“He’s been around our program a lot,” Sampson says. “These new guys haven’t seen him. But when I was over with the Rockets is where Dream and I formed a relationship. You know, he’s just a good man. Everybody wants to talk about him as a basketball player. I have no interest in talking about that.
“I think he’s a better person than he is a player. He’s just a sweetheart of a man.”
That is on display at Fertitta Center on this afternoon. Olajuwon poses for pictures countless fans who stop by his baseline seat, right next to Bill Worrell, another Cougar who is having a heck of a weekend. He signs autographs for kids and listens intently to countless reminiscences from folks who just want to come up and tell him what it was like to watch him play at UH.
“Is that right? That’s great,” Olajuwon says as the people and stories keep coming. Olajuwon seems to lend everybody who approaches him an ear and a smile. It is a lesson in simple humbleness and the power of engaging.
“It’s always a joy for me to come back,” Olajuwon says. “And to see these guys, the way they’re playing right now. It’s amazing.”
Olajuwon tells Sampson’s players that in a long locker room visit. For Josh Carlton, who has always seen himself as something of a throwback big man, his encounter with Olajuwon is something special. Even back at the Washington D.C. area’s legendary DeMatha Catholic High School, Carlton largely stayed in the paint even as everyone else drifted out to the perimeter and fell in love with the 3-point shot.
“When I was younger, people told me I probably should work on my quote perimeter skills,” Carlton tells PaperCity. “But I was always just interested in playing in the post. I felt like that’s what I do best. So focusing on that. And later when I become more comfortable, expand my game.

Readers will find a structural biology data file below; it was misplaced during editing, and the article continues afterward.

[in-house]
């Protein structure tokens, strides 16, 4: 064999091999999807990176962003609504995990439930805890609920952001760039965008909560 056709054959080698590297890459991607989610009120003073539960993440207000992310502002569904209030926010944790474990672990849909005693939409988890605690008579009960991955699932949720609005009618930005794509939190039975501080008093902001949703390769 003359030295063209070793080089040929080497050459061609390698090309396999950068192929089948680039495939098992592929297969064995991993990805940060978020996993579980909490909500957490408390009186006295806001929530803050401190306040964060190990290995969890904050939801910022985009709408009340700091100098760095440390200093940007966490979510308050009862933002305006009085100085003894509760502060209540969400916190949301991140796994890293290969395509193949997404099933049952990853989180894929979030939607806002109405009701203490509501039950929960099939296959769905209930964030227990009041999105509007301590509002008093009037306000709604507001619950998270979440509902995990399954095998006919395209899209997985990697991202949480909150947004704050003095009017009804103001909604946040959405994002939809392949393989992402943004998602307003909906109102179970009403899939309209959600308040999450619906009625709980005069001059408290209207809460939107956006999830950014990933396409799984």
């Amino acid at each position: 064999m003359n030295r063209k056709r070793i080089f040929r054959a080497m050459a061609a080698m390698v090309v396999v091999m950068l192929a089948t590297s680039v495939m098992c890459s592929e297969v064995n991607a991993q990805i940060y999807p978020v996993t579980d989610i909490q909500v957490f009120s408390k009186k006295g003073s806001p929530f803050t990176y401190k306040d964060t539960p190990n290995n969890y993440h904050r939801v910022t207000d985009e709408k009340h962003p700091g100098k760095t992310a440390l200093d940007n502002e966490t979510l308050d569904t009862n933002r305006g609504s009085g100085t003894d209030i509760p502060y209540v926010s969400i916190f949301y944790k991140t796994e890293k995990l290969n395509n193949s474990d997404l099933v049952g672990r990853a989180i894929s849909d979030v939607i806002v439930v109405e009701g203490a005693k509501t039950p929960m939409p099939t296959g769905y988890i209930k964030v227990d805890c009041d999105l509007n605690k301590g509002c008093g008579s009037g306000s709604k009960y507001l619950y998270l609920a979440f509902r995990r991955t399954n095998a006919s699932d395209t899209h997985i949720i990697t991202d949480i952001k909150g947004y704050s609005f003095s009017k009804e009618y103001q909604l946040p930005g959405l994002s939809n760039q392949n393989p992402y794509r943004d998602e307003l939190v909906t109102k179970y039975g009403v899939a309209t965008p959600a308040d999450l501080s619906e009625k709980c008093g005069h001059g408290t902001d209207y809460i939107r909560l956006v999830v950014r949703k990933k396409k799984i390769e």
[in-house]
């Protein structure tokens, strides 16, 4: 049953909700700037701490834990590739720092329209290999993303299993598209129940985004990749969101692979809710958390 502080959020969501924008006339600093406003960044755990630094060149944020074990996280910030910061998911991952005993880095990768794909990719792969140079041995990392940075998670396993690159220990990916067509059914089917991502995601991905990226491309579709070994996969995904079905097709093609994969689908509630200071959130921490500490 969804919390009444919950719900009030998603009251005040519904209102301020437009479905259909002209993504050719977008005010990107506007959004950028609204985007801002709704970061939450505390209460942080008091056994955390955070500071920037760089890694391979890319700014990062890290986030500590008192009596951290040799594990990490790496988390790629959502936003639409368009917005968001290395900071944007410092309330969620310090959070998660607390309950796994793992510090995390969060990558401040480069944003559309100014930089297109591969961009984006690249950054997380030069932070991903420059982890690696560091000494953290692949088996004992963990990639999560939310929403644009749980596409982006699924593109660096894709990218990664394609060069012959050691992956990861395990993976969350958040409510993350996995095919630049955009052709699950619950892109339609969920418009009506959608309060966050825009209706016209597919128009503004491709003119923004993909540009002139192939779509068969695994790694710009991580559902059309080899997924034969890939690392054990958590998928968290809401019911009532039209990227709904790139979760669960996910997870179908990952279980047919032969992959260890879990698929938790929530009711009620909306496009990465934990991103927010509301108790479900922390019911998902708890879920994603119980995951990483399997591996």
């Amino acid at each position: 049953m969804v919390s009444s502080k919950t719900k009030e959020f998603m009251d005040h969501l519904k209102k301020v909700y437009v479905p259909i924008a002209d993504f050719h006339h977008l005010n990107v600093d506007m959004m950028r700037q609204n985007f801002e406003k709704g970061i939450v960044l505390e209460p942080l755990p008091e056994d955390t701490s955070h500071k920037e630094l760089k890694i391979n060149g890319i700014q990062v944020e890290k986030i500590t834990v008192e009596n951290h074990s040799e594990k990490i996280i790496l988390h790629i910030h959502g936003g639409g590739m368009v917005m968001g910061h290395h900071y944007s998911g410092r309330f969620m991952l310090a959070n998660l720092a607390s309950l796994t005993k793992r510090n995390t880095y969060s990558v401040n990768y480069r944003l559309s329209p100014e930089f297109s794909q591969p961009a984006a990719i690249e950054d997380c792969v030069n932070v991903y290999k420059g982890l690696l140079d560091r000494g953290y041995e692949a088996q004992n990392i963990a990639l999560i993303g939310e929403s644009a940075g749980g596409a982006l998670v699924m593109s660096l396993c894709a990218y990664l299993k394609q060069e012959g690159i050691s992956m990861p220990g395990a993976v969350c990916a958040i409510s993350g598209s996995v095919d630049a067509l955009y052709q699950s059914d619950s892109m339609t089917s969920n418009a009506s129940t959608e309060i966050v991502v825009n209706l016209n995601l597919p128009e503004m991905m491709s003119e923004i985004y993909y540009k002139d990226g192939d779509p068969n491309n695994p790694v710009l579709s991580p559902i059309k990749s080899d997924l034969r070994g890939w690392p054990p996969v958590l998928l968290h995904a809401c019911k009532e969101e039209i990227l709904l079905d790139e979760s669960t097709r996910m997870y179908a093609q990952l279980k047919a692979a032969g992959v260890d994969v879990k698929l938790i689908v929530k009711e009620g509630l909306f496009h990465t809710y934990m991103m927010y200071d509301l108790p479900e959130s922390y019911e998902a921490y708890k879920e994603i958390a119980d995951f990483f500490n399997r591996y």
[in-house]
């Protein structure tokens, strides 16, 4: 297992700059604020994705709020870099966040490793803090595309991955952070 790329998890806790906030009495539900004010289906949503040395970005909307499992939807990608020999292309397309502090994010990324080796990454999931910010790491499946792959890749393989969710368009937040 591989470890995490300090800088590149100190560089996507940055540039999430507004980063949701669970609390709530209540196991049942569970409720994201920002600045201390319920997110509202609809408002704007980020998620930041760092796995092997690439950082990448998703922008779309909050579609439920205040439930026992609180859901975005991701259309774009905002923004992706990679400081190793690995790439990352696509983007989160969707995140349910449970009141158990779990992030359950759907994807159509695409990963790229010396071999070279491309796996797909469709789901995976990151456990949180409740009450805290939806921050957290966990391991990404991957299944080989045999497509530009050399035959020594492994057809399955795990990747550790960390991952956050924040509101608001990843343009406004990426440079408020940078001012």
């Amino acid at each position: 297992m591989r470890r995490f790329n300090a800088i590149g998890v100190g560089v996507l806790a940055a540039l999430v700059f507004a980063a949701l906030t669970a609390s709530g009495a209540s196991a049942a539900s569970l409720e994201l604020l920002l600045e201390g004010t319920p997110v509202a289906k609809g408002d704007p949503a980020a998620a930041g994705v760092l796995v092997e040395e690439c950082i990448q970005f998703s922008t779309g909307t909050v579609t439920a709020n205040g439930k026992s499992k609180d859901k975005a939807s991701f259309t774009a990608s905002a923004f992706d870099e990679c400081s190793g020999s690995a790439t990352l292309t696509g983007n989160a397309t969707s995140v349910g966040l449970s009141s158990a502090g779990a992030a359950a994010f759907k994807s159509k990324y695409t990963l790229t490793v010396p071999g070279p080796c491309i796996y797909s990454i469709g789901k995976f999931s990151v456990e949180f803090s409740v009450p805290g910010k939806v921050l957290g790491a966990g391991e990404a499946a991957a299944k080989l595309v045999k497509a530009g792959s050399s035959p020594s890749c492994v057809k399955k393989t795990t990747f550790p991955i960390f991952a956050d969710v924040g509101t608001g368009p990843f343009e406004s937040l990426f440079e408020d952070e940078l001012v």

“But growing up, that’s all I wanted. To play in the post.”
Hakeem Olajuwon, Josh Carlton and a Post Education
The 6-foot-11, 245 pound Carlton likes to watch Joel Embiid, Nikola Jokic and older clips of a vintage Tim Duncan. Big men who have good moves and great footwork. Essentially descendants of the pioneering game of Hakeem Olajuwon, who may have the best footwork of any big man in history.
Josh Carlton is nowhere near in that class, of course. Virtually no one is. But he’s already seeing his game expand at Houston. Much like Quentin Grimes did after transferring from Kansas, where he felt like he lost something of himself.
Completely different positions, but both at Kelvin Sampson’s Houston, one of the best developmental programs in America. UH basketball’s reputation for making talented players better is growing and the Cougars are quietly seeing the benefits even if Sampson does not talk about them that often.
“Because of the success that Quentin’s had and DeJon (Jarreau’s) had, we have a lot of kids that would like to transfer here,” Sampson says. “We get a lot of calls. From players you’d be shocked that we didn’t go on them. But we’re pretty good here at evaluating who fits us.”